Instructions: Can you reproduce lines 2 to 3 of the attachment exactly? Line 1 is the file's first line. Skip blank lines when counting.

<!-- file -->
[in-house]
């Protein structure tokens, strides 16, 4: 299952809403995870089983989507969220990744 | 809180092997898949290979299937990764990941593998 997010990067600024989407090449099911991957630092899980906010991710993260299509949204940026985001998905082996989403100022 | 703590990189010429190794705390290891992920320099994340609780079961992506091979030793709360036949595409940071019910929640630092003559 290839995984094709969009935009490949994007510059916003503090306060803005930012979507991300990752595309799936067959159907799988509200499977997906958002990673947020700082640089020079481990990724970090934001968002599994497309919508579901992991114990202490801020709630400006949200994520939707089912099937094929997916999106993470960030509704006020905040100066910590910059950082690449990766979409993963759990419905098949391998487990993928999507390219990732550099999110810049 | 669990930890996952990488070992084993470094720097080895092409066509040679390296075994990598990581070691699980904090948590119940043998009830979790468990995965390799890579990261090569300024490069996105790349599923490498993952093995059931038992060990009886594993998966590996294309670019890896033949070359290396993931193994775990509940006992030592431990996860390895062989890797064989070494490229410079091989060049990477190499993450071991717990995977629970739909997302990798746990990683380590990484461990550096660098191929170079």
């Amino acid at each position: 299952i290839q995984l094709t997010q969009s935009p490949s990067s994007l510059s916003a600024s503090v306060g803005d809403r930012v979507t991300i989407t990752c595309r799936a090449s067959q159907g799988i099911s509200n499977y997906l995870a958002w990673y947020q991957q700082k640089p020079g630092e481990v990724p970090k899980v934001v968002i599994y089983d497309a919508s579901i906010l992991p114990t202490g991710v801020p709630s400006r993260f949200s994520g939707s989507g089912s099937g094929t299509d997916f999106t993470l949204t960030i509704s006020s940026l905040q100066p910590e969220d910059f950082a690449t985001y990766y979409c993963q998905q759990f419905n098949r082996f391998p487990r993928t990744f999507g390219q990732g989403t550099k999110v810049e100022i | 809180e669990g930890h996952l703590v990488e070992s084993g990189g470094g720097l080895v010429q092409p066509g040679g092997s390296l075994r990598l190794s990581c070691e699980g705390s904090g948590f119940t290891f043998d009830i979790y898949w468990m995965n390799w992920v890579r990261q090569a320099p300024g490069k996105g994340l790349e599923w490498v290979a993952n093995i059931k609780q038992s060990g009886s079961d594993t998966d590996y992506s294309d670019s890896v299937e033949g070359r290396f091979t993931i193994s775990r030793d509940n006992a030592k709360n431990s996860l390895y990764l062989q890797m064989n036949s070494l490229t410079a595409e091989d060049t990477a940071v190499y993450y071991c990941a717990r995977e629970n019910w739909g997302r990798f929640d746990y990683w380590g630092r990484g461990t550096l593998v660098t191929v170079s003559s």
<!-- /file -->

């Protein structure tokens, strides 16, 4: 299952809403995870089983989507969220990744 | 809180092997898949290979299937990764990941593998 997010990067600024989407090449099911991957630092899980906010991710993260299509949204940026985001998905082996989403100022 | 703590990189010429190794705390290891992920320099994340609780079961992506091979030793709360036949595409940071019910929640630092003559 290839995984094709969009935009490949994007510059916003503090306060803005930012979507991300990752595309799936067959159907799988509200499977997906958002990673947020700082640089020079481990990724970090934001968002599994497309919508579901992991114990202490801020709630400006949200994520939707089912099937094929997916999106993470960030509704006020905040100066910590910059950082690449990766979409993963759990419905098949391998487990993928999507390219990732550099999110810049 | 669990930890996952990488070992084993470094720097080895092409066509040679390296075994990598990581070691699980904090948590119940043998009830979790468990995965390799890579990261090569300024490069996105790349599923490498993952093995059931038992060990009886594993998966590996294309670019890896033949070359290396993931193994775990509940006992030592431990996860390895062989890797064989070494490229410079091989060049990477190499993450071991717990995977629970739909997302990798746990990683380590990484461990550096660098191929170079």
């Amino acid at each position: 299952i290839q995984l094709t997010q969009s935009p490949s990067s994007l510059s916003a600024s503090v306060g803005d809403r930012v979507t991300i989407t990752c595309r799936a090449s067959q159907g799988i099911s509200n499977y997906l995870a958002w990673y947020q991957q700082k640089p020079g630092e481990v990724p970090k899980v934001v968002i599994y089983d497309a919508s579901i906010l992991p114990t202490g991710v801020p709630s400006r993260f949200s994520g939707s989507g089912s099937g094929t299509d997916f999106t993470l949204t960030i509704s006020s940026l905040q100066p910590e969220d910059f950082a690449t985001y990766y979409c993963q998905q759990f419905n098949r082996f391998p487990r993928t990744f999507g390219q990732g989403t550099k999110v810049e100022i | 809180e669990g930890h996952l703590v990488e070992s084993g990189g470094g720097l080895v010429q092409p066509g040679g092997s390296l075994r990598l190794s990581c070691e699980g705390s904090g948590f119940t290891f043998d009830i979790y898949w468990m995965n390799w992920v890579r990261q090569a320099p300024g490069k996105g994340l790349e599923w490498v290979a993952n093995i059931k609780q038992s060990g009886s079961d594993t998966d590996y992506s294309d670019s890896v299937e033949g070359r290396f091979t993931i193994s775990r030793d509940n006992a030592k709360n431990s996860l390895y990764l062989q890797m064989n036949s070494l490229t410079a595409e091989d060049t990477a940071v190499y993450y071991c990941a717990r995977e629970n019910w739909g997302r990798f929640d746990y990683w380590g630092r990484g461990t550096l593998v660098t191929v170079s003559s």